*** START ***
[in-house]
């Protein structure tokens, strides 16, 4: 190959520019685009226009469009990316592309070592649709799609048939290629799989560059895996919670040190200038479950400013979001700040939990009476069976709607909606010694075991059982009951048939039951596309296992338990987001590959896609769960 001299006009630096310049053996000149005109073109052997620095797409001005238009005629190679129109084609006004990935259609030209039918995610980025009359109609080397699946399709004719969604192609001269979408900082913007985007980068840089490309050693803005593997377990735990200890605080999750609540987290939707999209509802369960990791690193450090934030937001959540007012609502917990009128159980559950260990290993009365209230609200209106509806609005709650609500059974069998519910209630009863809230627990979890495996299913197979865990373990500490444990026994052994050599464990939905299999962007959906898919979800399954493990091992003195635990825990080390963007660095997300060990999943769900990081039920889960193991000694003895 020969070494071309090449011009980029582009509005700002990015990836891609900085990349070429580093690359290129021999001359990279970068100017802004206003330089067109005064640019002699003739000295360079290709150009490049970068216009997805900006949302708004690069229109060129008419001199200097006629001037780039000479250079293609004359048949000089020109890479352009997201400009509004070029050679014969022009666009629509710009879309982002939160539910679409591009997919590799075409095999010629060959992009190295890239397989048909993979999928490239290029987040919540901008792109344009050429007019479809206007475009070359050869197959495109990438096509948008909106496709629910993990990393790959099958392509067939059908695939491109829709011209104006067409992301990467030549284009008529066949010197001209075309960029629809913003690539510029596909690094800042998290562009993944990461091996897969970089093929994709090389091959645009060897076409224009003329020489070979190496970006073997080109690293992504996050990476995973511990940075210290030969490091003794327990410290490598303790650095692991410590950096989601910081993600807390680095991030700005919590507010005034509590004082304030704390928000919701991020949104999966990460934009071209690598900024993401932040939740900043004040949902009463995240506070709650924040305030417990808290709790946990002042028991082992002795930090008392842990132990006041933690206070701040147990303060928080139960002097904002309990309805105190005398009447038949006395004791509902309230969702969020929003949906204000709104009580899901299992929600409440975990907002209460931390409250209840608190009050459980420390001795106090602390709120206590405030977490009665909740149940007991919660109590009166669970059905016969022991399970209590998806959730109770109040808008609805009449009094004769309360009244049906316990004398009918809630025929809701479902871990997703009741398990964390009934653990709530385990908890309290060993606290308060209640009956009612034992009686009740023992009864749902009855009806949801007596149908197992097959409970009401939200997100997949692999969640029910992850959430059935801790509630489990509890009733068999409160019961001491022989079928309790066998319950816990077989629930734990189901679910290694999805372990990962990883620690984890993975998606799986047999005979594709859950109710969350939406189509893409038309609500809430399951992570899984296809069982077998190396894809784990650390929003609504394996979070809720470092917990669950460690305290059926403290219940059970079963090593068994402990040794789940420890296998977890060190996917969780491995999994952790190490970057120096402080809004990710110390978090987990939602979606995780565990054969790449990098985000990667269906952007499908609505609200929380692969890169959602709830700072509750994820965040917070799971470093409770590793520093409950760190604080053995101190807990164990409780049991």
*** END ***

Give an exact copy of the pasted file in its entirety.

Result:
[in-house]
């Protein structure tokens, strides 16, 4: 190959520019685009226009469009990316592309070592649709799609048939290629799989560059895996919670040190200038479950400013979001700040939990009476069976709607909606010694075991059982009951048939039951596309296992338990987001590959896609769960 001299006009630096310049053996000149005109073109052997620095797409001005238009005629190679129109084609006004990935259609030209039918995610980025009359109609080397699946399709004719969604192609001269979408900082913007985007980068840089490309050693803005593997377990735990200890605080999750609540987290939707999209509802369960990791690193450090934030937001959540007012609502917990009128159980559950260990290993009365209230609200209106509806609005709650609500059974069998519910209630009863809230627990979890495996299913197979865990373990500490444990026994052994050599464990939905299999962007959906898919979800399954493990091992003195635990825990080390963007660095997300060990999943769900990081039920889960193991000694003895 020969070494071309090449011009980029582009509005700002990015990836891609900085990349070429580093690359290129021999001359990279970068100017802004206003330089067109005064640019002699003739000295360079290709150009490049970068216009997805900006949302708004690069229109060129008419001199200097006629001037780039000479250079293609004359048949000089020109890479352009997201400009509004070029050679014969022009666009629509710009879309982002939160539910679409591009997919590799075409095999010629060959992009190295890239397989048909993979999928490239290029987040919540901008792109344009050429007019479809206007475009070359050869197959495109990438096509948008909106496709629910993990990393790959099958392509067939059908695939491109829709011209104006067409992301990467030549284009008529066949010197001209075309960029629809913003690539510029596909690094800042998290562009993944990461091996897969970089093929994709090389091959645009060897076409224009003329020489070979190496970006073997080109690293992504996050990476995973511990940075210290030969490091003794327990410290490598303790650095692991410590950096989601910081993600807390680095991030700005919590507010005034509590004082304030704390928000919701991020949104999966990460934009071209690598900024993401932040939740900043004040949902009463995240506070709650924040305030417990808290709790946990002042028991082992002795930090008392842990132990006041933690206070701040147990303060928080139960002097904002309990309805105190005398009447038949006395004791509902309230969702969020929003949906204000709104009580899901299992929600409440975990907002209460931390409250209840608190009050459980420390001795106090602390709120206590405030977490009665909740149940007991919660109590009166669970059905016969022991399970209590998806959730109770109040808008609805009449009094004769309360009244049906316990004398009918809630025929809701479902871990997703009741398990964390009934653990709530385990908890309290060993606290308060209640009956009612034992009686009740023992009864749902009855009806949801007596149908197992097959409970009401939200997100997949692999969640029910992850959430059935801790509630489990509890009733068999409160019961001491022989079928309790066998319950816990077989629930734990189901679910290694999805372990990962990883620690984890993975998606799986047999005979594709859950109710969350939406189509893409038309609500809430399951992570899984296809069982077998190396894809784990650390929003609504394996979070809720470092917990669950460690305290059926403290219940059970079963090593068994402990040794789940420890296998977890060190996917969780491995999994952790190490970057120096402080809004990710110390978090987990939602979606995780565990054969790449990098985000990667269906952007499908609505609200929380692969890169959602709830700072509750994820965040917070799971470093409770590793520093409950760190604080053995101190807990164990409780049991």